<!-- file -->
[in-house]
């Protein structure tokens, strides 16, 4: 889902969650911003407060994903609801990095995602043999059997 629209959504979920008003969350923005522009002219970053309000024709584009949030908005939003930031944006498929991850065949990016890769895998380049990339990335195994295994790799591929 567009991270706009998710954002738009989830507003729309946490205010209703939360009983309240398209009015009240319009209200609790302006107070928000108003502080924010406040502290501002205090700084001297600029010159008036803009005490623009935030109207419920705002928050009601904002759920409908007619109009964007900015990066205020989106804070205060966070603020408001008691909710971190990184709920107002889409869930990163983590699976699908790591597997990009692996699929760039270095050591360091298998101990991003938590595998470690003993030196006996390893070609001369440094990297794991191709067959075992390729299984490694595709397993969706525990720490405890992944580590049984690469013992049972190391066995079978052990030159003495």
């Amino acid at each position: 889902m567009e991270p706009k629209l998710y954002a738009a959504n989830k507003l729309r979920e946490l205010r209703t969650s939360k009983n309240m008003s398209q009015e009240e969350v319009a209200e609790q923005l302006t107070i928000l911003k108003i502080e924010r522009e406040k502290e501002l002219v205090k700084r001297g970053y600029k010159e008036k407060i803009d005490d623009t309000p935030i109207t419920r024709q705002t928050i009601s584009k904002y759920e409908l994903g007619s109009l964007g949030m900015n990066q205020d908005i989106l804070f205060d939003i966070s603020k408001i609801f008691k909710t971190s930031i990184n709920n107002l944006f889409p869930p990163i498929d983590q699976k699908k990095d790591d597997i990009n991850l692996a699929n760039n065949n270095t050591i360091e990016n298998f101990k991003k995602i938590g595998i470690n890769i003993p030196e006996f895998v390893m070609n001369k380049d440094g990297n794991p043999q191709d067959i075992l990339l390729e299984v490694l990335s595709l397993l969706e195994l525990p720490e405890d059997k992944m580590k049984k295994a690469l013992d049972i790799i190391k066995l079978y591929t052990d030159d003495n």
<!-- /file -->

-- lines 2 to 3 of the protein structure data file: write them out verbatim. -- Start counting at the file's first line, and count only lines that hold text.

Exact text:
């Protein structure tokens, strides 16, 4: 889902969650911003407060994903609801990095995602043999059997 629209959504979920008003969350923005522009002219970053309000024709584009949030908005939003930031944006498929991850065949990016890769895998380049990339990335195994295994790799591929 567009991270706009998710954002738009989830507003729309946490205010209703939360009983309240398209009015009240319009209200609790302006107070928000108003502080924010406040502290501002205090700084001297600029010159008036803009005490623009935030109207419920705002928050009601904002759920409908007619109009964007900015990066205020989106804070205060966070603020408001008691909710971190990184709920107002889409869930990163983590699976699908790591597997990009692996699929760039270095050591360091298998101990991003938590595998470690003993030196006996390893070609001369440094990297794991191709067959075992390729299984490694595709397993969706525990720490405890992944580590049984690469013992049972190391066995079978052990030159003495």
């Amino acid at each position: 889902m567009e991270p706009k629209l998710y954002a738009a959504n989830k507003l729309r979920e946490l205010r209703t969650s939360k009983n309240m008003s398209q009015e009240e969350v319009a209200e609790q923005l302006t107070i928000l911003k108003i502080e924010r522009e406040k502290e501002l002219v205090k700084r001297g970053y600029k010159e008036k407060i803009d005490d623009t309000p935030i109207t419920r024709q705002t928050i009601s584009k904002y759920e409908l994903g007619s109009l964007g949030m900015n990066q205020d908005i989106l804070f205060d939003i966070s603020k408001i609801f008691k909710t971190s930031i990184n709920n107002l944006f889409p869930p990163i498929d983590q699976k699908k990095d790591d597997i990009n991850l692996a699929n760039n065949n270095t050591i360091e990016n298998f101990k991003k995602i938590g595998i470690n890769i003993p030196e006996f895998v390893m070609n001369k380049d440094g990297n794991p043999q191709d067959i075992l990339l390729e299984v490694l990335s595709l397993l969706e195994l525990p720490e405890d059997k992944m580590k049984k295994a690469l013992d049972i790799i190391k066995l079978y591929t052990d030159d003495n």